The State of Digital Rights 2018
ALHR is proud to endorse the release of the State of Digital Rights report, which outlines the many ways Australians’ rights are being impacted by the activities of private companies and governments in the online world.
The internet is often touted as the new frontier of freedom of expression, described simultaneously as a wide open plain free from heavy-handed intervention – or a lawless landscape that political leaders struggle to understand and fail to police. Vast amounts of our lives now take place online, including paid employment, participating in democracy and communicating with government and with each other.
This can be liberating: it is possible to engage with the internet anonymously, to communicate secretly and access services and communities that allow us to be ourselves, without fear of judgement. But there is also a dark side to life in the digital age that includes surveillance of populations, tracking of individual movements or conversations and data-matching on a global scale. It’s clear that corporate and government power over our digital lives need to be kept in check.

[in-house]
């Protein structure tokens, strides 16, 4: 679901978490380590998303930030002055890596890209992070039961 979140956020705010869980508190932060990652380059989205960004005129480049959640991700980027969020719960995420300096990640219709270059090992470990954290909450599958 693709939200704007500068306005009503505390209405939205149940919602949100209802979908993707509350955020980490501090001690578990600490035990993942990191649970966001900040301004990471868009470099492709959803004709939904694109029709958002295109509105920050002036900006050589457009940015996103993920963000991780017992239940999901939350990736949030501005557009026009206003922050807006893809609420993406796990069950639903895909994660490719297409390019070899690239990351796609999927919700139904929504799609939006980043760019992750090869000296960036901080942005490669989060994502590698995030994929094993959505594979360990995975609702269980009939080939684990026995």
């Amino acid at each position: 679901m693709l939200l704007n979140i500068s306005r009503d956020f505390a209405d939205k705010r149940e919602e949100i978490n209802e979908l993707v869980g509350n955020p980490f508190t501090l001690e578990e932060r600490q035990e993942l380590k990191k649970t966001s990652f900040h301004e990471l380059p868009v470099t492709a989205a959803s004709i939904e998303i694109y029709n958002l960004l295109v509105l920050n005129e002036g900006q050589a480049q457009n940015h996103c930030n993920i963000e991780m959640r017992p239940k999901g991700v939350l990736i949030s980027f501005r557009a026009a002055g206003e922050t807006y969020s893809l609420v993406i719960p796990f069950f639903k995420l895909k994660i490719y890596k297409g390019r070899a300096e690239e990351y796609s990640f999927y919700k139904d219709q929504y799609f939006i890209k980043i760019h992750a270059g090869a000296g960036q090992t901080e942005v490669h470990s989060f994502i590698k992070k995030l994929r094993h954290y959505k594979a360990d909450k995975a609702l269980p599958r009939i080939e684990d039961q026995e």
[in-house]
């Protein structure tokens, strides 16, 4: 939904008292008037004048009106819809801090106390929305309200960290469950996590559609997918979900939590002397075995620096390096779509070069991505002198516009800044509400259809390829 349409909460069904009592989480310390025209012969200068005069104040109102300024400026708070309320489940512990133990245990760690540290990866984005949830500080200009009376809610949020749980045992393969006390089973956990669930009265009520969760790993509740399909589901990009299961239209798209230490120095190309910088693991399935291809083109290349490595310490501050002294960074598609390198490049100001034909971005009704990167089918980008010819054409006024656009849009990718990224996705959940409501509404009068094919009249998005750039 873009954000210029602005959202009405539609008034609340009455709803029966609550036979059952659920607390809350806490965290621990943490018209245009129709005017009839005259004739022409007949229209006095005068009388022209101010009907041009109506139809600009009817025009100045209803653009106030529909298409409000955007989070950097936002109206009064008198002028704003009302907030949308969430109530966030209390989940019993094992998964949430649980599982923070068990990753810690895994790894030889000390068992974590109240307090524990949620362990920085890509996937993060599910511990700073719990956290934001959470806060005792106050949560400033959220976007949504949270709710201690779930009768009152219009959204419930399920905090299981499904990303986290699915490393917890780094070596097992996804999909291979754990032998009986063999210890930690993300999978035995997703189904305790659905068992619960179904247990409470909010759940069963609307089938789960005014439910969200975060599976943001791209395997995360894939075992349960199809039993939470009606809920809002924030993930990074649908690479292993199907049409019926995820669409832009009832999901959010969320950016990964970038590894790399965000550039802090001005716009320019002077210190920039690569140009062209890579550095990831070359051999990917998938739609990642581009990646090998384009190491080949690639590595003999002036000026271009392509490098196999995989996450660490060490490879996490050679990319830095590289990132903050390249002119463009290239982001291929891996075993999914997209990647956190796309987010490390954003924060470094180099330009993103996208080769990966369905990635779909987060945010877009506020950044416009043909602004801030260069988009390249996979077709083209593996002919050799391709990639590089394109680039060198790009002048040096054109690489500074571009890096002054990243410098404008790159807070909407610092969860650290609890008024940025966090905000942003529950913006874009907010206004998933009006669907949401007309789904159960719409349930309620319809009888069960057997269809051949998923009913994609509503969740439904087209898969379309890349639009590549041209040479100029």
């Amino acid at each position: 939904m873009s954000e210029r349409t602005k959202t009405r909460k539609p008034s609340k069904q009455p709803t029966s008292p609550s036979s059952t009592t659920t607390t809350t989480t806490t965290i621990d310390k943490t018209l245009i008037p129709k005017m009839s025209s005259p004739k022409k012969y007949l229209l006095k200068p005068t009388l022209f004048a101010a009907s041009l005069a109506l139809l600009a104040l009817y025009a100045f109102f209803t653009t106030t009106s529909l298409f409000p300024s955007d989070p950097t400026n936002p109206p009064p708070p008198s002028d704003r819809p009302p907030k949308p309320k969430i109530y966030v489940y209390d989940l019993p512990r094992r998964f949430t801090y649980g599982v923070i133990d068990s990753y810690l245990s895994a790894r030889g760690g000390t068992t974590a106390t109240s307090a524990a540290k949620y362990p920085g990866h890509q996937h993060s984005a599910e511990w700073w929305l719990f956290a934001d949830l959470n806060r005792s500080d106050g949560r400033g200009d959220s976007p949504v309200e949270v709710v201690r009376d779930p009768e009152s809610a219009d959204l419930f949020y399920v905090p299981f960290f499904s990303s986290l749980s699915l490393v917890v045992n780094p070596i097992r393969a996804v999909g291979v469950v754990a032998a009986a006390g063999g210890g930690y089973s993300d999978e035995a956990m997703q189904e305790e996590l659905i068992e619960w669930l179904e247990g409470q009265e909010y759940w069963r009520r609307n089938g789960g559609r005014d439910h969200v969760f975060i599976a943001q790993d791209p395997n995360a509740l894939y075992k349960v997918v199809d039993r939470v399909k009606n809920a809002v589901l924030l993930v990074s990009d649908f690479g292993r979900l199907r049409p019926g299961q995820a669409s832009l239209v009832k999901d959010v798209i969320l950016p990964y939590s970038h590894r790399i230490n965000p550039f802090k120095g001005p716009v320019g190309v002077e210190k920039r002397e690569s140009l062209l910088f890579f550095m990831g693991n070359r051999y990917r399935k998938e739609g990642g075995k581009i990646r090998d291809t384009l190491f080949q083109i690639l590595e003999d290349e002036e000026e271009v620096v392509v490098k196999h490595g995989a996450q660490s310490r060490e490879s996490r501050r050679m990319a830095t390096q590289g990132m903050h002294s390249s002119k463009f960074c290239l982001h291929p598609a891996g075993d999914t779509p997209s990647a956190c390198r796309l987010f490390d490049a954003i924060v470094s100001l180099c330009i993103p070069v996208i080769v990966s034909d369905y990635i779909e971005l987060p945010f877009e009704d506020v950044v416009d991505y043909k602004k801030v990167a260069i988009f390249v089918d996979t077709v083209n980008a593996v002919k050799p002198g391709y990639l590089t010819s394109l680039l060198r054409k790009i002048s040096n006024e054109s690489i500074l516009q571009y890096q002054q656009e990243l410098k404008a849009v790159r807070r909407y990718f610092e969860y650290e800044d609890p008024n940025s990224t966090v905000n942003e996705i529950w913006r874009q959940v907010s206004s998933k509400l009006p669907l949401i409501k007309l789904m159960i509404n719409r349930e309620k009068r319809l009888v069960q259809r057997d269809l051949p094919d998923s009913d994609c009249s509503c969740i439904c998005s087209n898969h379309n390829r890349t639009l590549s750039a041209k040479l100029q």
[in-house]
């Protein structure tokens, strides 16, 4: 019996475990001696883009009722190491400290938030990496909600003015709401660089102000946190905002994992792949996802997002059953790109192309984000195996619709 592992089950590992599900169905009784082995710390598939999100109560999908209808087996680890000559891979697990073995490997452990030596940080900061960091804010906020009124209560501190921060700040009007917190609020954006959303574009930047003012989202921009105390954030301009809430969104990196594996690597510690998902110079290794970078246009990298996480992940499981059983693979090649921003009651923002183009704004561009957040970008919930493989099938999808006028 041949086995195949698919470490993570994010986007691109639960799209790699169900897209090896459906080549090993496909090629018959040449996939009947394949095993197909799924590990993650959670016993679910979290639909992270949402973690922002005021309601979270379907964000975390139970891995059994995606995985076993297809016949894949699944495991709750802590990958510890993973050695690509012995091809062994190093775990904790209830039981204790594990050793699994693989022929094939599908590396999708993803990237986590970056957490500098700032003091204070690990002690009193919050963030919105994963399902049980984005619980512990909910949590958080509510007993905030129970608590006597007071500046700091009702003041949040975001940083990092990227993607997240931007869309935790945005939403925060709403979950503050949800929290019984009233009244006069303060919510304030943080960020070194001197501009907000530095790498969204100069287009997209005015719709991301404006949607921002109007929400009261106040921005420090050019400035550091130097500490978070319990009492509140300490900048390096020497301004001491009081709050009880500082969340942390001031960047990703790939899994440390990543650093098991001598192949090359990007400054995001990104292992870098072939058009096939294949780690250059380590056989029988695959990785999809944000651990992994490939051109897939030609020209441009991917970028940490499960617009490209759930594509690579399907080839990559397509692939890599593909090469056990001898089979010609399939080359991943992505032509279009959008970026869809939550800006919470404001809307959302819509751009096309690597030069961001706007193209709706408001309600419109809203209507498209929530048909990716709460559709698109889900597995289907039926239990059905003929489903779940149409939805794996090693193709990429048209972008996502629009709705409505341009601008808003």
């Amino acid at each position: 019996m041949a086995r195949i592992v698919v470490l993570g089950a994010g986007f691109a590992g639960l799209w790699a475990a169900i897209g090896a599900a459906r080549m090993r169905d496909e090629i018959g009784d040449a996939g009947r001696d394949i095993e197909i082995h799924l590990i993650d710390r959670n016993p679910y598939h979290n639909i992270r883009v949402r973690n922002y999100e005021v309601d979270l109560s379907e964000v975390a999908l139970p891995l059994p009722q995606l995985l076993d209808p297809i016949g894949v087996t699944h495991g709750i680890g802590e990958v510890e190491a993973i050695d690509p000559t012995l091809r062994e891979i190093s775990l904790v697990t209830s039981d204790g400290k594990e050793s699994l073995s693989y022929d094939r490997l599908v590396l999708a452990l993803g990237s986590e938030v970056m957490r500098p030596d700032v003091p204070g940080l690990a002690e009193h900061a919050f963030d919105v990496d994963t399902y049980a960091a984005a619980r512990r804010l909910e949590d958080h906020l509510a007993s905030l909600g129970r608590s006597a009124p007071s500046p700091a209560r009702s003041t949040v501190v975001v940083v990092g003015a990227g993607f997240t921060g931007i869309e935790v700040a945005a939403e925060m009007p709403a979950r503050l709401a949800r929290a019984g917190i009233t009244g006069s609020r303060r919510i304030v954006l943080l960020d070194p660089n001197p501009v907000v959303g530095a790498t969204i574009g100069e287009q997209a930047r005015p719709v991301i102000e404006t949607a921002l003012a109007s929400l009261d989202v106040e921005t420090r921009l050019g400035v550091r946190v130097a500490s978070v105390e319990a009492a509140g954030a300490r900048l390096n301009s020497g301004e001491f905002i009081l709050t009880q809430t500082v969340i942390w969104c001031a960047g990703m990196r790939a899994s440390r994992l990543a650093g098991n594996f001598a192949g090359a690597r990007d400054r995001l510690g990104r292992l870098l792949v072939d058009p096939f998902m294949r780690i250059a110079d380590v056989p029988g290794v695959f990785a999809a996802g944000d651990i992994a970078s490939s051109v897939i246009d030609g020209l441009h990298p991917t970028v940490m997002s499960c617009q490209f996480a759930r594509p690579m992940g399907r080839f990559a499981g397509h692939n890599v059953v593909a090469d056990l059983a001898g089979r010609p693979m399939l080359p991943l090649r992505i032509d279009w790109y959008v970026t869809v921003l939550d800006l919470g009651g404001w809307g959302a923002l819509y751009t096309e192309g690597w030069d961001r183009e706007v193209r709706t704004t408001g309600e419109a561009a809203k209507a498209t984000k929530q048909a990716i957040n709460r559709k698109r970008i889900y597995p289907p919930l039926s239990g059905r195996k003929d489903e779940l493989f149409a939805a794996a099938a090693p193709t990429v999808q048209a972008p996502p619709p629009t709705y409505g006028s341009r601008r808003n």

The State of Digital Rights aims to support, enhance and promote the necessary debate, through analysing the key digital rights issues facing Australians today, and making clear recommendations for policy makers to adopt.
Key recommendations included in the State of Digital Rights include:
- Repeal of the mandatory metadata retention scheme
- Introduction of a Commonwealth statutory civil cause of action for serious invasions of privacy
- A complete cessation of commercial espionage conducted by the Australian Signals Directorate
- Changes to copyright laws so they are flexible, transparent and provide due process to users
- Support for nation states to uphold the United Nations Convention on the Rights of the Child in the digital age
The State of Digital Rights is produced by Digital Rights Watch, with the support of; Australian Privacy Foundation, Australian Lawyers for Human Rights, Amnesty International Australia, Human Rights Law Centre, Liberty Victoria, Queensland Council for Civil Liberties and Save the Children Australia.